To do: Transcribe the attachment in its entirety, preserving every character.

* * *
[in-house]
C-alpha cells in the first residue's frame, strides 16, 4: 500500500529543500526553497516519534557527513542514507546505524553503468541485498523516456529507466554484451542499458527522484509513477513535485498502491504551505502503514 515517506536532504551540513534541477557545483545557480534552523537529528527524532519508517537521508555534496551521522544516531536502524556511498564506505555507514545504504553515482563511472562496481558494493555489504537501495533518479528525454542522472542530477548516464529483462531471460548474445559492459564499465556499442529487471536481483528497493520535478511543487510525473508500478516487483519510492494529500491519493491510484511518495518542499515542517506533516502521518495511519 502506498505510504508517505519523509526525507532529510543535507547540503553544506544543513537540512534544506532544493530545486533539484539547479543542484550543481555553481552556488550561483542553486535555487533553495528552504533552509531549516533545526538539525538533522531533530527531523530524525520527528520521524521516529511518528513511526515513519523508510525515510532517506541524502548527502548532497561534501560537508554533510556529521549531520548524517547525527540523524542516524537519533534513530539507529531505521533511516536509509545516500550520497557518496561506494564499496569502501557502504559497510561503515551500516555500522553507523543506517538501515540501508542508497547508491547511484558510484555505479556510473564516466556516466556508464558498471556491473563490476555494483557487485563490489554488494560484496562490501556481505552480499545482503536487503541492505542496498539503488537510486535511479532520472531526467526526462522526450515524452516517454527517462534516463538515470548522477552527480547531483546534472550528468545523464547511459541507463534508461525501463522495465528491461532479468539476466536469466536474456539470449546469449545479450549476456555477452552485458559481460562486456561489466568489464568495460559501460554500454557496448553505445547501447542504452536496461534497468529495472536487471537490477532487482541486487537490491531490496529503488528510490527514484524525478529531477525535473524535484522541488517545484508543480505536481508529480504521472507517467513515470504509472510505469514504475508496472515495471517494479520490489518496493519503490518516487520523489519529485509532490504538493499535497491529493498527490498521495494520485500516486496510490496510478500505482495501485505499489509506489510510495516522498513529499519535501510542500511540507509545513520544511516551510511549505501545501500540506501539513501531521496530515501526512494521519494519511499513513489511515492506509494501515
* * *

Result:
[in-house]
C-alpha cells in the first residue's frame, strides 16, 4: 500500500529543500526553497516519534557527513542514507546505524553503468541485498523516456529507466554484451542499458527522484509513477513535485498502491504551505502503514 515517506536532504551540513534541477557545483545557480534552523537529528527524532519508517537521508555534496551521522544516531536502524556511498564506505555507514545504504553515482563511472562496481558494493555489504537501495533518479528525454542522472542530477548516464529483462531471460548474445559492459564499465556499442529487471536481483528497493520535478511543487510525473508500478516487483519510492494529500491519493491510484511518495518542499515542517506533516502521518495511519 502506498505510504508517505519523509526525507532529510543535507547540503553544506544543513537540512534544506532544493530545486533539484539547479543542484550543481555553481552556488550561483542553486535555487533553495528552504533552509531549516533545526538539525538533522531533530527531523530524525520527528520521524521516529511518528513511526515513519523508510525515510532517506541524502548527502548532497561534501560537508554533510556529521549531520548524517547525527540523524542516524537519533534513530539507529531505521533511516536509509545516500550520497557518496561506494564499496569502501557502504559497510561503515551500516555500522553507523543506517538501515540501508542508497547508491547511484558510484555505479556510473564516466556516466556508464558498471556491473563490476555494483557487485563490489554488494560484496562490501556481505552480499545482503536487503541492505542496498539503488537510486535511479532520472531526467526526462522526450515524452516517454527517462534516463538515470548522477552527480547531483546534472550528468545523464547511459541507463534508461525501463522495465528491461532479468539476466536469466536474456539470449546469449545479450549476456555477452552485458559481460562486456561489466568489464568495460559501460554500454557496448553505445547501447542504452536496461534497468529495472536487471537490477532487482541486487537490491531490496529503488528510490527514484524525478529531477525535473524535484522541488517545484508543480505536481508529480504521472507517467513515470504509472510505469514504475508496472515495471517494479520490489518496493519503490518516487520523489519529485509532490504538493499535497491529493498527490498521495494520485500516486496510490496510478500505482495501485505499489509506489510510495516522498513529499519535501510542500511540507509545513520544511516551510511549505501545501500540506501539513501531521496530515501526512494521519494519511499513513489511515492506509494501515